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Agile working has been the talk of the town for the last couple of years. The initial Manifesto for Agile Software Development was created in 2001 with the aim of “uncovering better ways of developing software by doing it and helping others do it”. In short: Agility provides an iterative approach to software development or project management to help deliver value to customers faster. This, of course, isn’t news to the software world.

In a recent workshop of some 50 corporate real estate professionals, we tried applying this promising principle. The challenge? Well, let’s just say that the real estate industry is not exactly known for being especially agile-minded and flexible.

But this is not because professionals are unwilling to try new things, but rather due to the nature of real estate where verification processes are time-consuming and transactions move slower in general.

Agile is still news!

In the corporate real estate world, agile working is coming in hot off the presses. Together with CoreNet Global’s Central Europe Chapter, SAP hosted a two-day workshop at the Innovation Center Potsdam with the goal of exploring if and how agile working can be introduced into corporate real estate management. Eckhard von Münchow, who prepared this CoreNet Central Europe Chapter event, shared his thoughts about the format:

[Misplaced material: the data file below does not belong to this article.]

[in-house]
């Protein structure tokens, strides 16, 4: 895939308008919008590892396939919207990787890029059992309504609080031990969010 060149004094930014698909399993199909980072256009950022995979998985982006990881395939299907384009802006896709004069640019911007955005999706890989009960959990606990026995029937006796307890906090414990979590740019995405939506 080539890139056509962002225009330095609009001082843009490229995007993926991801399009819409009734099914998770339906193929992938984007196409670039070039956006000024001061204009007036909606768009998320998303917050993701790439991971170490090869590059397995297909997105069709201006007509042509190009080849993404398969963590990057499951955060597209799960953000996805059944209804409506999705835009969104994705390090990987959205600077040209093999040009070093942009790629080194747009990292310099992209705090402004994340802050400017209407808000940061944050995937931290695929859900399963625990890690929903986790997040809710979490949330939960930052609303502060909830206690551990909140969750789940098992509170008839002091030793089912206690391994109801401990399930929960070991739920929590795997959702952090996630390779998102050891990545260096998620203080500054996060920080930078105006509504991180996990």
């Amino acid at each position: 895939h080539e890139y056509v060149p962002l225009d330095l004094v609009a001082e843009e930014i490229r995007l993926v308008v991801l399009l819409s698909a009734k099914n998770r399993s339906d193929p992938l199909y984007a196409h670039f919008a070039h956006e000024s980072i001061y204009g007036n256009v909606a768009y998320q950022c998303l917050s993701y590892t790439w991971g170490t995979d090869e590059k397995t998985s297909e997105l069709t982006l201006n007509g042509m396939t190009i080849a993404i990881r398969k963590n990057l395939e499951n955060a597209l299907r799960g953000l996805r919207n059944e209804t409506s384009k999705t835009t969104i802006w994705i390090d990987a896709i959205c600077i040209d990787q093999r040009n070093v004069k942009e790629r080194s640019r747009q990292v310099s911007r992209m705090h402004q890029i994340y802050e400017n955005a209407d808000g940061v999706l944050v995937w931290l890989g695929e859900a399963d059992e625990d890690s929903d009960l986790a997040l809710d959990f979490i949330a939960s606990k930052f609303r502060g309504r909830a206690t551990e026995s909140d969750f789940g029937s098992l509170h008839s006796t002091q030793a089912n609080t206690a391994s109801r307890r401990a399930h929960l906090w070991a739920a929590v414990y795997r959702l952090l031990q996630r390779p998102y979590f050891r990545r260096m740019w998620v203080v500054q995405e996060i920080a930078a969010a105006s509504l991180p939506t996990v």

“We offered the workshop to demystify the notion of agile working. The term has been used as a buzzword in all sorts of contexts. We wanted to experience agile working so that participants can apply agility in their everyday work and create workspaces that are suitable for many working styles."

This learning purpose was facilitated by four coaches from the agile space, who helped us reach the following takeaways in the realm of corporate real estate:

  • Agility requires new ways of thinking, new (soft) skill sets and leadership changes.

  • These changes affect the culture, mindset and planning behavior of the organization.

  • Start your innovation process with an open mind, rather than the idea of a manifested solution.

  • The solution will develop dynamically throughout the process.

  • Agility is not a synonym for flexibility. Agile teams follow a set agenda and don’t let external events interfere with their sprint periods.

It’s an experience economy, after all.

While these findings are not new to the software world, they are novel to the real estate industry. Marco Hofmann, Head of the Line of Business Real Estate at SAP, had this to say about his own experiences with agile working methods in corporate real estate:
“One of the advantages of implementing agile-working methods in corporate real estate is definitely the speed with which we can deliver products to our customers. In our case, the product team behind SAP Cloud for Real Estate delivers new features or product improvements monthly, in smaller, but more frequent increments. We can, therefore, react to customer needs faster, evaluate results continuously and consequently, respond to their requirements much faster.”

Agile working can, therefore, have a positive effect on our customers and product users. In real estate, we must constantly be listening to the opinions, intuition and the intentions of our customers and users to create the best products and experiences. And agile working methods are great for making sure we do just that.